If you've seen Beyonce's lemonade, which let's be honest, who hasn't, then you are aware of Hannah Beachler's work as a production designer. She is currently working with director Ryan Coogler for Marvel’s much-anticipated Black Panther and she previously collaborated with Coogler on Creed, the spinoff from the Rocky film series, starring Sylvester Stallone and Michael B. Jordan, as well as Fruitvale Station, 2013's Sundance Film Festival breakout, which won both the Grand Jury and Audience Prize. Hannah talked to ProductionHUB about her film MILES AHEAD, the differences between biological film and fiction film, and breakign into the industry.
Q How different (if at all) is production design for a biographical film vs a fiction film?
A Well I consider Miles Ahead to be factional (fictional and fact) so it mixed the two. There was a lot that was true and a lot that wasn't. It was a mash-up of his memory from many different times in his life, and you can never be quite sure what is real and what isn't. There are little hidden gems everywhere, from characters (that's all I'll say about that) to items that circle back to his real life that are a part of a fictional world in the film. I really can't say, but you have to watch it more than once to catch it. I think the die-hard Miles fans will pick up on it, but it’s truly brilliant stuff, influencing the narrative without the audience really knowing, another Miles thing if you will. It all comes back to his life and his memory during his silent period and how he remembers everything and who is real and who is not. I've said too much. Hahaha!
With virtual reality (VR) viewing devices entering the consumer mainstream, VR content is on the rise. MAXON is pleased to offer digital creatives plug-in tools for rendering VR content as well a several comprehensive tutorial series to help CG artists learn the technical aspects of creating pre-rendered or interactive VR video content. We talked to Joshua Michie, principal at Toronto based Apiary Studio, and long time MAXON Cinema 4D (C4D) user, about ANTUM, the studio’s debut virtual reality (VR) experience coming soon to the Oculus Samsung Gear VR store to discuss the 3D experiences the team faced creating content in this emerging medium.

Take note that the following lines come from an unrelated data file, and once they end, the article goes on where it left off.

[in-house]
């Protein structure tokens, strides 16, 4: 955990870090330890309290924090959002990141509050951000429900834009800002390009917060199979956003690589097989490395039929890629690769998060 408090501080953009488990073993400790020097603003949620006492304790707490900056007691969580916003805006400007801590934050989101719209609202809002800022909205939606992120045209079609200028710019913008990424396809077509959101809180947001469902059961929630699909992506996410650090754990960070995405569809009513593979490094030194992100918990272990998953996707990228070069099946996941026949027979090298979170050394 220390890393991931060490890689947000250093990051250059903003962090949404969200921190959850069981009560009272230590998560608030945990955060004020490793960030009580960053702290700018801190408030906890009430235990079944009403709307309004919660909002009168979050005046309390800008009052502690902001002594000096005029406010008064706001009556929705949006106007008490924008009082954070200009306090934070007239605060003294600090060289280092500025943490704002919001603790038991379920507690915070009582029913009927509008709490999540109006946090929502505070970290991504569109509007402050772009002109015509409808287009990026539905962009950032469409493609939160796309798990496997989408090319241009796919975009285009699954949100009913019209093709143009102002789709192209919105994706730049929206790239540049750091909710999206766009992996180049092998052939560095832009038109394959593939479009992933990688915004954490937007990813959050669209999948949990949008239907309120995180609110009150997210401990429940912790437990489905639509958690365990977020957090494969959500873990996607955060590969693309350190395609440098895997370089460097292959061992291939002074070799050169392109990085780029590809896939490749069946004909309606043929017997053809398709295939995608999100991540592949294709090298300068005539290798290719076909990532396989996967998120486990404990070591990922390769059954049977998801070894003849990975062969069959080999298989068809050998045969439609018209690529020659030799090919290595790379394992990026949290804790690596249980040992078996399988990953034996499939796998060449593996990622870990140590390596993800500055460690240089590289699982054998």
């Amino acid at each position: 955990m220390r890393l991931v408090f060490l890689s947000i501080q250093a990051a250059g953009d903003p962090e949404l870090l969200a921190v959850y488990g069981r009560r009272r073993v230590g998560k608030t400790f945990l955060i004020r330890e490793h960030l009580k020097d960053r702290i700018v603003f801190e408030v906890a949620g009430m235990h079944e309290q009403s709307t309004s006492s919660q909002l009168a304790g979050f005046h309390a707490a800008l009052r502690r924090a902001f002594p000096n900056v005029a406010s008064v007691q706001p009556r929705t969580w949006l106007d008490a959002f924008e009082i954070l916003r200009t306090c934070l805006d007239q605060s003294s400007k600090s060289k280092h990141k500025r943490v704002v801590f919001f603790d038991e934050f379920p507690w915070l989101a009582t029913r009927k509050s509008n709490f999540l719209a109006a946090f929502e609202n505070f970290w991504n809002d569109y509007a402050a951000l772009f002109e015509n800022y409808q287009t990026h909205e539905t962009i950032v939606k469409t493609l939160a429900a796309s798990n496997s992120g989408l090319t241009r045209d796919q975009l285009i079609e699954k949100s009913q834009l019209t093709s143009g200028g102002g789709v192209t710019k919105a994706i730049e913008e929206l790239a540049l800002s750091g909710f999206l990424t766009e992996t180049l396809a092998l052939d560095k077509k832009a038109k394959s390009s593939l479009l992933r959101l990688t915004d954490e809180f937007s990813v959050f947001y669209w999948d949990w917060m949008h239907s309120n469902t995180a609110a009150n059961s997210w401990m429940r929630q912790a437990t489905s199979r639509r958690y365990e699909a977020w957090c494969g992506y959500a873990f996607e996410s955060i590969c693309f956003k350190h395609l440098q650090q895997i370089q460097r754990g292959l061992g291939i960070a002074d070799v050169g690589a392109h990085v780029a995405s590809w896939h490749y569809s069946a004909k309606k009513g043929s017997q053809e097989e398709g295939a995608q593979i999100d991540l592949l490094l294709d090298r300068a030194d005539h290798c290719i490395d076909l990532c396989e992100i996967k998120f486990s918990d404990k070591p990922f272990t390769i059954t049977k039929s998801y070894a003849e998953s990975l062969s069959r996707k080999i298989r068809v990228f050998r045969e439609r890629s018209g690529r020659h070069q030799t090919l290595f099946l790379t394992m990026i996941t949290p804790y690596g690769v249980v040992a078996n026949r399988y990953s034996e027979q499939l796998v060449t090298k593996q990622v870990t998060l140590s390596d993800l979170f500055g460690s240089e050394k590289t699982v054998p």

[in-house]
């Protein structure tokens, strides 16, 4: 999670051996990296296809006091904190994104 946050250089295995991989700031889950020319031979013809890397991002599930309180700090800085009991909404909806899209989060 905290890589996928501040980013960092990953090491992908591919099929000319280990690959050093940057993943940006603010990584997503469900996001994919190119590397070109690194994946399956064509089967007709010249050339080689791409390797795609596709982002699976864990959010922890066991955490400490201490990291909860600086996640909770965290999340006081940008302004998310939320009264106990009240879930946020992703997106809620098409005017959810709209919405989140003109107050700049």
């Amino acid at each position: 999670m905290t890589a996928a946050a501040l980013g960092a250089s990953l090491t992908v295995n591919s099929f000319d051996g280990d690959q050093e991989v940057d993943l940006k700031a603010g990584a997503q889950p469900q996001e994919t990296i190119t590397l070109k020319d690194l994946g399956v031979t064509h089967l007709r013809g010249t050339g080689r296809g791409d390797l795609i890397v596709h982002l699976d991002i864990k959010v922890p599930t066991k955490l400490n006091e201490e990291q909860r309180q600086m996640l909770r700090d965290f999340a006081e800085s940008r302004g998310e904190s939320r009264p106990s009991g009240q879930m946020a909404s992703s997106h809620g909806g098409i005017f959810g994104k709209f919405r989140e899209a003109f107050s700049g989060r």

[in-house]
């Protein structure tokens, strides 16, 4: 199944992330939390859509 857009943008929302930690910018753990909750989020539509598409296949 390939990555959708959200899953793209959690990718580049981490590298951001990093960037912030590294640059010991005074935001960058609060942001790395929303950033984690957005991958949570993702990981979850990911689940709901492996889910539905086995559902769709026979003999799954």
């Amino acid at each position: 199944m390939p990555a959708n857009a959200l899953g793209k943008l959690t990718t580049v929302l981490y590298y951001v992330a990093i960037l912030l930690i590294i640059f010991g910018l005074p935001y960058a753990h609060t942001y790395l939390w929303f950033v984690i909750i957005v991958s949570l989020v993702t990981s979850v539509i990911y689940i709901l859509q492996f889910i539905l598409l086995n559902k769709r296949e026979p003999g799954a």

Q Tell us about your background as a 3D motion graphics artist and why you decided to step into the world of VR content creation.
A I worked in London and came to Toronto five years ago as I was attracted to the strong creative community here. In the last seven years I’ve collaborated with brands such as TED, Apple, Starbucks, Sky, McDonalds; agencies including DDB, Blast Radius, Brothers and Sisters; and studios like NEON, IAMSTATIC, Jam3, and Tendril. While I’ve enjoyed working with clients, I created Apiary to focus on building our own intellectual property and tell stories on our own terms. There's a lot of movement and opportunity for 3D artists and motion designers in the VR landscape right now and we are excited to play in this market.